The Special Rapporteur attributed the privatization of public services to a neoliberal economic policy. By shrinking the size of the state and reducing taxation to a minimum, the government would not be significant, allowing the private sector to be responsible as much as possible. In letting the private sector take over, there are potential ways the principles of a functioning democracy can be undermined. True democratic leaders are chosen with a people’s vote, resulting in more or less public control of the government’s management of public services. That is not the case in the private sector, unless buying habits should be considered the equivalent of casting votes. The public interests therefore ought to reflect the government’s role to care for its people, rather than having these entities be driven by a profit motive. The needs and goals for a society are simply identified differently, inadequately, by a profit-oriented cooperation. Furthermore, privatization is “premised on fundamentally different assumptions from those that underpin respect for human rights.” The Special Rapporteur highlighted the United States, which increasingly allow profit-driven private companies to run services for estimated 40 million people living in poverty in the U.S. He levels criticism at the “aggressive” promotion of neoliberal policies “aimed at shrinking the role of the State” by international organizations, including the UN. The UN has promoted public-private partnerships and private financing as a development goal.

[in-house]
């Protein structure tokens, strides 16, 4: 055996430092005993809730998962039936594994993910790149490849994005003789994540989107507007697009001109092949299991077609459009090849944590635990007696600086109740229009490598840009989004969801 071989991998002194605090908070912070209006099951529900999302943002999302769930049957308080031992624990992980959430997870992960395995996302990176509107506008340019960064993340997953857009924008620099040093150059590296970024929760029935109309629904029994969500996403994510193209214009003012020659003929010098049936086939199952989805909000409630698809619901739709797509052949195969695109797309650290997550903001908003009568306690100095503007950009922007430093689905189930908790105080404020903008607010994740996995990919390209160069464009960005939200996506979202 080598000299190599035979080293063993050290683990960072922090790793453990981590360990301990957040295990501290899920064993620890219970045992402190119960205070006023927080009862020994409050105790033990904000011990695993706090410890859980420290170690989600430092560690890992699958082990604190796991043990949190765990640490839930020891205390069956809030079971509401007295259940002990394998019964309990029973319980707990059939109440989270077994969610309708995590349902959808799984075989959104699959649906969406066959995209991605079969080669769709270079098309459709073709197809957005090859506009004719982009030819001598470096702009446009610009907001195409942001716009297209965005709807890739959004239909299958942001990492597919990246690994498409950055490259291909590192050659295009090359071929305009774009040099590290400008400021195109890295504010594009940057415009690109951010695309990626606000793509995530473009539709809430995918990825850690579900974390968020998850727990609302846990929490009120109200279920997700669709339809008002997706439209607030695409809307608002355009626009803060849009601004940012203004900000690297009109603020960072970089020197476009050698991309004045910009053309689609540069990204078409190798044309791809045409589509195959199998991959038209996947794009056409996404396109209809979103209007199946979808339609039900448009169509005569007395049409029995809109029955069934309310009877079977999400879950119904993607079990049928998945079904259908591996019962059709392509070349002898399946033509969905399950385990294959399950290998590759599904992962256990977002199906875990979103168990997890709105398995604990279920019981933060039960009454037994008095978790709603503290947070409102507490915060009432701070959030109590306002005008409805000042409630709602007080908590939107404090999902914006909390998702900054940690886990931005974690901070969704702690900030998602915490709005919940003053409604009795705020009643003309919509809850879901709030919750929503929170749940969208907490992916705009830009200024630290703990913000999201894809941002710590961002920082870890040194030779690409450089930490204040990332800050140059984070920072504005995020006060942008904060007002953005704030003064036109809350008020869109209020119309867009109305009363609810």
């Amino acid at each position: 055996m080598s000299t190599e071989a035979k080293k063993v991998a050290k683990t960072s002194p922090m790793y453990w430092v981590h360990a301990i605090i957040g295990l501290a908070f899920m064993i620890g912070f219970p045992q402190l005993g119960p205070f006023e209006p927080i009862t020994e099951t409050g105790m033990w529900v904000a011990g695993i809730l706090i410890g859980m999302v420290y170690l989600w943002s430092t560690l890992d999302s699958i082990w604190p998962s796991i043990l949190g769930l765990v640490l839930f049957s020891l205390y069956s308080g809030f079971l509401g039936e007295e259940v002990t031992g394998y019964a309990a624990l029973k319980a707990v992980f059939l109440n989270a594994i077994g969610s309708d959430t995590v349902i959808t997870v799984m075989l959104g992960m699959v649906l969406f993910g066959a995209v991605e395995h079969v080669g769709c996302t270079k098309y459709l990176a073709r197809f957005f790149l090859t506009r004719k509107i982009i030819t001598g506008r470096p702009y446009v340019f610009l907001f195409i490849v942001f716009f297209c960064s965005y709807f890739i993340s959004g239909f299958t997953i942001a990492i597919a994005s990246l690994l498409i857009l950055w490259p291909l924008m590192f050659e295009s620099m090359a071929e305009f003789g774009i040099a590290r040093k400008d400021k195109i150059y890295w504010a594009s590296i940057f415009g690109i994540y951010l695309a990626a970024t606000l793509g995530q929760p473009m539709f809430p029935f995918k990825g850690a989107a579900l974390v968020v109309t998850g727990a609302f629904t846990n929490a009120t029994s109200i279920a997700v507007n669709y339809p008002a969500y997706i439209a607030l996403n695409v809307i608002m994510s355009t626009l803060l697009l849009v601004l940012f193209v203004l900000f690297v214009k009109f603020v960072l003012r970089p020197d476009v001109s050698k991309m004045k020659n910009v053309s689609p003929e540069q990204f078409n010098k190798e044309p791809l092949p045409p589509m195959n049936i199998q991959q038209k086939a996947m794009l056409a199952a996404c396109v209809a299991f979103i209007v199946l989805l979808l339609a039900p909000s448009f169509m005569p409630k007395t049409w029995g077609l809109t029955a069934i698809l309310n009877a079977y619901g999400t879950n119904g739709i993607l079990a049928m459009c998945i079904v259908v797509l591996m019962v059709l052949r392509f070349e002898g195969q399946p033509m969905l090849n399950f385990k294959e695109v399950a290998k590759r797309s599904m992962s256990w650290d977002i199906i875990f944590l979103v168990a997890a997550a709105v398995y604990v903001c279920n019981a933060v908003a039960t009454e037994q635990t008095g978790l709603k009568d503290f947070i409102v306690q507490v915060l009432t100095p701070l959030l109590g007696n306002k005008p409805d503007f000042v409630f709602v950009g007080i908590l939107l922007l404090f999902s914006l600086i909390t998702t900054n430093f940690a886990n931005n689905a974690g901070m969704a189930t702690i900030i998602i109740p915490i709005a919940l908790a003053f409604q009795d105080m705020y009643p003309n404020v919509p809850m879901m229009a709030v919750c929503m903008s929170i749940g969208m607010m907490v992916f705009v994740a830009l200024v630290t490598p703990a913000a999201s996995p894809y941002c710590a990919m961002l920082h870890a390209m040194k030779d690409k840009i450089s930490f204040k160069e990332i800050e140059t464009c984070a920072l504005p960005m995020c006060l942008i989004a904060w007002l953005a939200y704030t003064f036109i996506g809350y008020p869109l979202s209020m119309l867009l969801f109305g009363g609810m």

Privatization affects issues such as criminal justice, education, healthcare, social services, utilities, transportation, and telecommunications infrastructure. The Special Rapporteur stated that “human rights advocates often shy away from asserting a human right to health, to water or to equal access to justice, for fear that such language might alienate conservatives, privatization advocates promiscuously invoke the language of freedom, property rights, autonomy and dignity, albeit often in ways that are entirely alien to agreed international human rights standards.” When considering social rights as being in perfect alignment with international conventions on human rights, the issue of privatization must be taken seriously by the international community, and should be prevented and condemned, rather than promoted, by the UN and other international organizations.